When I was growing up, I loved the American Girl books. The one thing my sisters and I wanted more than anything were American Girl dolls. To this day, my sisters and I are Felicity, Kirsten, Samantha, and Josefina (in order of age–that makes me Kirsten) to my one aunt. We had picked our favorite characters and the nicknames stuck. Each girl had 6 books in her series:
- Meet Kirsten
- Kirsten Learns a Lesson
- Kirsten’s Surprise
- Happy Birthday, Kirsten!
- Kirsten Saves the Day
- Changes for Kirsten
by Jacqueline Dembar Greene — 77 pages — 9781593695200 — published in 2009
Nine-year-old Rebecca is a first generation American-born daughter of Jewish Russian immigrants. In typical pre-teen manner, she feels she is too young to do what she thinks she can do–light the Sabbath candles–and obviously too old for anything she is allowed to do. It is 1914 and her father’s brother’s family is still stuck in Russia under the tightening grip of the tsar. But Rebecca’s father doesn’t have the money to get them all to America. In a stroke of genius rebecca gets it into her head to sell her crocheted linens she has made for her trousseau–who needs a trousseau anymore?! Yes, her first thought was to make money to buy her own set of candlesticks so she could light them on the Sabbath. But, in the end, she realized it would be better to use it for helping others–a mitzvah.
I think this book really hit hard on the message that helping others is better than helping yourself. Rebecca wanted to buy her own candlesticks, but she had to remind herself 3-4 times that her poor family was more important than herself. I think that as a nine-year-old, that would ring pretty true. But reading it as a 24-year-old, I sort of felt that it was wrong to devalue oneself in order to help others–sometimes yourself is important too.
And, as always, I loved the historic context at the end of the book!
by Valerie Tripp — 69 pages — 9781584850168 — published in 2000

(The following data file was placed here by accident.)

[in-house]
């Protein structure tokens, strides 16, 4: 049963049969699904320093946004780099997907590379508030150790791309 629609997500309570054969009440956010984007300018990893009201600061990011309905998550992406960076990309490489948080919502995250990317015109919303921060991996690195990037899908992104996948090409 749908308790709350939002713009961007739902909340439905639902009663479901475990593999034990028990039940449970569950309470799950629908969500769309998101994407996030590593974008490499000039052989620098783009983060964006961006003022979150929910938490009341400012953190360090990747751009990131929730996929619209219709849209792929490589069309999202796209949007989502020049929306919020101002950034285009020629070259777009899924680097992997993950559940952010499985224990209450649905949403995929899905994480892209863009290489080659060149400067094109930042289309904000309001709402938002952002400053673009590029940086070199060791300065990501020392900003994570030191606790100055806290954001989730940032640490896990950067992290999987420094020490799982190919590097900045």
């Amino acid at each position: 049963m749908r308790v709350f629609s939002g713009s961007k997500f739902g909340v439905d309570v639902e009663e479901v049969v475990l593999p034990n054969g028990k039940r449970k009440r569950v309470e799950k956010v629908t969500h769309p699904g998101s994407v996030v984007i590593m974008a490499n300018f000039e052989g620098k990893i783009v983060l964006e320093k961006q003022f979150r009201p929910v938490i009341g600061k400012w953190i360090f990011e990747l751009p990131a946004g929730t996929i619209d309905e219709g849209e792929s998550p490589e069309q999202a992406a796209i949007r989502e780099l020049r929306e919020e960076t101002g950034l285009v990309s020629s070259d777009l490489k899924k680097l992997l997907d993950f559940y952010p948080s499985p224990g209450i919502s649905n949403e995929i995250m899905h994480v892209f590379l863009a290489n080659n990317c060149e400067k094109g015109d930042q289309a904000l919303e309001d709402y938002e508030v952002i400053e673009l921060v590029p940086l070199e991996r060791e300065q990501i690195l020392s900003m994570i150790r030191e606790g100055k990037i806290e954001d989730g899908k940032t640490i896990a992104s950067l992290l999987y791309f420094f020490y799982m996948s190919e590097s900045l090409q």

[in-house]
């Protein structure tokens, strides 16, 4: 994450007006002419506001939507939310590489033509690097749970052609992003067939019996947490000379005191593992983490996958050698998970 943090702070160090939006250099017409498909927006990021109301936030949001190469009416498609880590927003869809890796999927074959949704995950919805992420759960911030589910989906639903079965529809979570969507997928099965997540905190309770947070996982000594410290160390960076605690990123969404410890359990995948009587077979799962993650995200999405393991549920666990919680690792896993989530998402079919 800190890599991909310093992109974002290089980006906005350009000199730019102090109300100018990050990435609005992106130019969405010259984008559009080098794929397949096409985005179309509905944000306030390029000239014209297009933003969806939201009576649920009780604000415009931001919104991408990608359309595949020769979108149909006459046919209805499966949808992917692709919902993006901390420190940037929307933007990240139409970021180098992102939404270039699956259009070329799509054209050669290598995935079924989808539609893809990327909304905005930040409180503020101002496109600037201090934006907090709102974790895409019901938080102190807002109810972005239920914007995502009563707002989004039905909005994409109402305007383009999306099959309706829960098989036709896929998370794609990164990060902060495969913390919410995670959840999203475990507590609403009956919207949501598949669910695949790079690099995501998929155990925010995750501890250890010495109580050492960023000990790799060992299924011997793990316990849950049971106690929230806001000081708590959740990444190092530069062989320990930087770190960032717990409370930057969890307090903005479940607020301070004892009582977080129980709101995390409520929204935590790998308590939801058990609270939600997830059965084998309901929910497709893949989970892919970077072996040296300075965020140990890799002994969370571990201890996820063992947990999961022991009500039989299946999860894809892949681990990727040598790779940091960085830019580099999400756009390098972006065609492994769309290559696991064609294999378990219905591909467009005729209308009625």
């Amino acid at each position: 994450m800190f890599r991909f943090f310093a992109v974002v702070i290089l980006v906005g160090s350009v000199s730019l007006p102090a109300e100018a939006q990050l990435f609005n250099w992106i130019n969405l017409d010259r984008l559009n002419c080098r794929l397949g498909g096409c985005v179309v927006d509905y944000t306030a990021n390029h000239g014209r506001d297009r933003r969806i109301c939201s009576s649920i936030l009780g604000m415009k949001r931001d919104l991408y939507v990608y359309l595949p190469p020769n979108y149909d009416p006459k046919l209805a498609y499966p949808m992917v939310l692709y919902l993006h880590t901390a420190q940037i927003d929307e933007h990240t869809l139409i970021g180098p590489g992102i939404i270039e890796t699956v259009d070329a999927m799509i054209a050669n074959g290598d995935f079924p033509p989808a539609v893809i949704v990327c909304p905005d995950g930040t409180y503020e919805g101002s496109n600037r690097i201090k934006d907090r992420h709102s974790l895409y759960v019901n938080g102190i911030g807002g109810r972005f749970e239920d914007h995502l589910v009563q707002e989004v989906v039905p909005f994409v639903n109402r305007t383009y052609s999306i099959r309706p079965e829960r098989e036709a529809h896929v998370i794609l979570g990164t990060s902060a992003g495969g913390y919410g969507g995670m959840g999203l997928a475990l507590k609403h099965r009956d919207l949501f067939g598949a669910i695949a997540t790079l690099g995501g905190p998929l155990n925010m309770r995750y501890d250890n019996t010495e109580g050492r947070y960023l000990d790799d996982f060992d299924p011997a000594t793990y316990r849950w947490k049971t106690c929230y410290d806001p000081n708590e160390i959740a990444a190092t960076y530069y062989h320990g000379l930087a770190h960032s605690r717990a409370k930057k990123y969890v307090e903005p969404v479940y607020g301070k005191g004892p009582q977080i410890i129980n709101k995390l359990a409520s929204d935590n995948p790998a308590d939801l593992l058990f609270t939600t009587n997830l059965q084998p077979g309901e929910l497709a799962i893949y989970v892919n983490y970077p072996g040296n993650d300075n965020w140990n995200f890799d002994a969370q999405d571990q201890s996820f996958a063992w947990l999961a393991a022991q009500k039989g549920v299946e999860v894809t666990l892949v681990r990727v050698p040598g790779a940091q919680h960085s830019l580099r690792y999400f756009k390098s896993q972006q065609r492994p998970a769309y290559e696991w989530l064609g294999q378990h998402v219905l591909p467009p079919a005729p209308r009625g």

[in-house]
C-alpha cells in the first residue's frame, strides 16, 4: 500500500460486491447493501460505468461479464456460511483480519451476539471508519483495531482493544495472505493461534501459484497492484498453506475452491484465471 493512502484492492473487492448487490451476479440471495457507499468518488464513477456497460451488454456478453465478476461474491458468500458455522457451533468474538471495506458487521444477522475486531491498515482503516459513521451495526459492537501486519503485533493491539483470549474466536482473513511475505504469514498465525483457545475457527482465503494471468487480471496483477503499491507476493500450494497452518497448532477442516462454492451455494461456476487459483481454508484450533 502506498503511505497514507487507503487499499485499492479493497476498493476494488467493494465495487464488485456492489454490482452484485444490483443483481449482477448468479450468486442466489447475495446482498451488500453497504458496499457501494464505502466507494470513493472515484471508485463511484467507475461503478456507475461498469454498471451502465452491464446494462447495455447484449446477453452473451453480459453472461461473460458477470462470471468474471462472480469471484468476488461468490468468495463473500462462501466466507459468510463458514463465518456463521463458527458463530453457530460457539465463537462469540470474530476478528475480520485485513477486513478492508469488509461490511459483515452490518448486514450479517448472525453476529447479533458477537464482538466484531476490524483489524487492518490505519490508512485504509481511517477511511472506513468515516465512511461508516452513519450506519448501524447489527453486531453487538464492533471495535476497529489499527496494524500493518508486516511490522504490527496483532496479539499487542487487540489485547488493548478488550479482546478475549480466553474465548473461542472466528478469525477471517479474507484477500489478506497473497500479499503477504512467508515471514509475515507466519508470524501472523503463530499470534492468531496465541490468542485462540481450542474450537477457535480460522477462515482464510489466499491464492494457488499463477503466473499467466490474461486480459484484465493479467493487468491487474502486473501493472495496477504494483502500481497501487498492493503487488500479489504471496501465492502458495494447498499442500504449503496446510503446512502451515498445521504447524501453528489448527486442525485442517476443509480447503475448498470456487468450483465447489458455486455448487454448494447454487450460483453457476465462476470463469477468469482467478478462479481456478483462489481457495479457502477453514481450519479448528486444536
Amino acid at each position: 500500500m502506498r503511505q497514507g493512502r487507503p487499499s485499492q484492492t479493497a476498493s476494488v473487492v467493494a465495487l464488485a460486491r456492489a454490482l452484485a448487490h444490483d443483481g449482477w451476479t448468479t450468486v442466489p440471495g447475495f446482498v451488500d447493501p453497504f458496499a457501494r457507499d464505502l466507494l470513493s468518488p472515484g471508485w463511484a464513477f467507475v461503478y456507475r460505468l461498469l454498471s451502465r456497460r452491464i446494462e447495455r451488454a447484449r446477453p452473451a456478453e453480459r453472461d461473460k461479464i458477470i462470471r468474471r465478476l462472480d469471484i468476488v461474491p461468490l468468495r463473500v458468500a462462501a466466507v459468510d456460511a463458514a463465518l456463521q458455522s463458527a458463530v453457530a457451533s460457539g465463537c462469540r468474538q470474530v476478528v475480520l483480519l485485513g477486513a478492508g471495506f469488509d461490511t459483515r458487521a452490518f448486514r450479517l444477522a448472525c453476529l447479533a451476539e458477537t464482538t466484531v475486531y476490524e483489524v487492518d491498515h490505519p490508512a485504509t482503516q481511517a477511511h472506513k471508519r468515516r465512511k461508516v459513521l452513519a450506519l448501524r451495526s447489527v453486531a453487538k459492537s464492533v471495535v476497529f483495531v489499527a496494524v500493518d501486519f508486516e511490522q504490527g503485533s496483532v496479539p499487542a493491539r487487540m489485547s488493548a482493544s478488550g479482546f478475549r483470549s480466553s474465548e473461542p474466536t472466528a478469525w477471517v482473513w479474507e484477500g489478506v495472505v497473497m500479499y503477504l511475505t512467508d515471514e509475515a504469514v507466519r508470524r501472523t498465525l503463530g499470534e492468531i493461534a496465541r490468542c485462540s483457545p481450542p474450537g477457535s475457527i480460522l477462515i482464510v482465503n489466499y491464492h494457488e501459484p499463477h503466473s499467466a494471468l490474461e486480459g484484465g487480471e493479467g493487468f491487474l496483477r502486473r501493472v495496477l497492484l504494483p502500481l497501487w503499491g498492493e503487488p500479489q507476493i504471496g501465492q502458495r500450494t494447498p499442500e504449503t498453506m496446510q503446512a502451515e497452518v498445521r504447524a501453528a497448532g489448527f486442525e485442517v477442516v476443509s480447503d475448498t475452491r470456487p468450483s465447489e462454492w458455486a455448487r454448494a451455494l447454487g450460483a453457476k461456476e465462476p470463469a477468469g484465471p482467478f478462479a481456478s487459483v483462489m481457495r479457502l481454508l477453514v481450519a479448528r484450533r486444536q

It is 1932. Nine-year-old Kit lives in Cincinnati with her parents and older brother, Charlie (16), when unemployment finally catches up to the Kittredge family. Kit’s father is forced to close down his car dealership which had been running on his savings, leaving the family with nothing. But Kit’s mom knows just how to fix everything. In an offhanded remark, she says she will open the house to boarders–upon second thought, the family decides it is a good way to make money until the breadwinner can find a new job. Kit learns that change doesn’t always have to be bad, even if it’s not agreeable in the beginning. And, like Rebecca before her, that the overall picture is more important than a single person. Kit will need to make some sacrifices until the state of the country is better.
Interestingly enough, I found this story to be a little bland. That could be because it is of a slightly depressing nature, due to unemployment and the Depression. And it doesn’t seem that Kit plays any large role in the story, even though she narrates it. But, then again, I suppose that would make her very like a typical nine-year-old girl: nothing special (meaning not different from an average middle-class white girl).
by Megan McDonald — 88 pages– 9781593692575 — published in 2007
At nine years old, Julie Albright already has a lot on her plate. Her parents just divorced, her older 15-year-old sister is being “just a teenager”, and she has to move, leaving her best friend across town. With her new school comes new struggles. She wants to play basketball, but the school’s coach won’t let her play on the boy’s team (and there’s no girl’s team). And thus the challenge that Julie faces is to change that. “Any time you try to change something it’s going to be difficult.” (p65)
I think this was a good one to start a little series set in the 1970s. It has a good nine-year-old perspective on a very tumultuous time, culturally and politically.